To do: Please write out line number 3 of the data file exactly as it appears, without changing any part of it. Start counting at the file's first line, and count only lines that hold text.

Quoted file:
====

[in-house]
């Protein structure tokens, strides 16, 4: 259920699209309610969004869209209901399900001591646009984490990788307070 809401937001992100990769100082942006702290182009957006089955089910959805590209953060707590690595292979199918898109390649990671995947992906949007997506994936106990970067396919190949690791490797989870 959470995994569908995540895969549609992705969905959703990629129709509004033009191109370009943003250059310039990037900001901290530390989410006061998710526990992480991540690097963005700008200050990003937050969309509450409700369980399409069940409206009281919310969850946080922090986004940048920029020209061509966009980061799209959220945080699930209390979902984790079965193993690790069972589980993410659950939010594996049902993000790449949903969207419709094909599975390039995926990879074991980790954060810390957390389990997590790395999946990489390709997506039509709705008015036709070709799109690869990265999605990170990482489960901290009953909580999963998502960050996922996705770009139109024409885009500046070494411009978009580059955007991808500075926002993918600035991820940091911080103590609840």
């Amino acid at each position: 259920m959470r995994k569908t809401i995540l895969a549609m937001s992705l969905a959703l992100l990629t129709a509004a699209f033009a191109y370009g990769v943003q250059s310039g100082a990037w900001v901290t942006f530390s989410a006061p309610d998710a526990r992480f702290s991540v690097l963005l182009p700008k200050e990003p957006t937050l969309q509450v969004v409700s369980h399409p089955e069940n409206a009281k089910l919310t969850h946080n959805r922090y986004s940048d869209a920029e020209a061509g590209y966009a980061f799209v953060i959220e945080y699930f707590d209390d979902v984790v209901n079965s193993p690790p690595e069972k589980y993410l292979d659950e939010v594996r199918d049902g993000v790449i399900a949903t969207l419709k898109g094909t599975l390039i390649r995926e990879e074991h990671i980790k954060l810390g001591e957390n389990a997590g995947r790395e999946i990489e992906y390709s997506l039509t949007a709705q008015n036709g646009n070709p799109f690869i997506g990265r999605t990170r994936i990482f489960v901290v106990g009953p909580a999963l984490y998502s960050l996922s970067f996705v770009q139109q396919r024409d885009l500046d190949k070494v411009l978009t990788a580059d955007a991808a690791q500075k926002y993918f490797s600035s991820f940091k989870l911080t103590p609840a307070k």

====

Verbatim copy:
């Amino acid at each position: 259920m959470r995994k569908t809401i995540l895969a549609m937001s992705l969905a959703l992100l990629t129709a509004a699209f033009a191109y370009g990769v943003q250059s310039g100082a990037w900001v901290t942006f530390s989410a006061p309610d998710a526990r992480f702290s991540v690097l963005l182009p700008k200050e990003p957006t937050l969309q509450v969004v409700s369980h399409p089955e069940n409206a009281k089910l919310t969850h946080n959805r922090y986004s940048d869209a920029e020209a061509g590209y966009a980061f799209v953060i959220e945080y699930f707590d209390d979902v984790v209901n079965s193993p690790p690595e069972k589980y993410l292979d659950e939010v594996r199918d049902g993000v790449i399900a949903t969207l419709k898109g094909t599975l390039i390649r995926e990879e074991h990671i980790k954060l810390g001591e957390n389990a997590g995947r790395e999946i990489e992906y390709s997506l039509t949007a709705q008015n036709g646009n070709p799109f690869i997506g990265r999605t990170r994936i990482f489960v901290v106990g009953p909580a999963l984490y998502s960050l996922s970067f996705v770009q139109q396919r024409d885009l500046d190949k070494v411009l978009t990788a580059d955007a991808a690791q500075k926002y993918f490797s600035s991820f940091k989870l911080t103590p609840a307070k």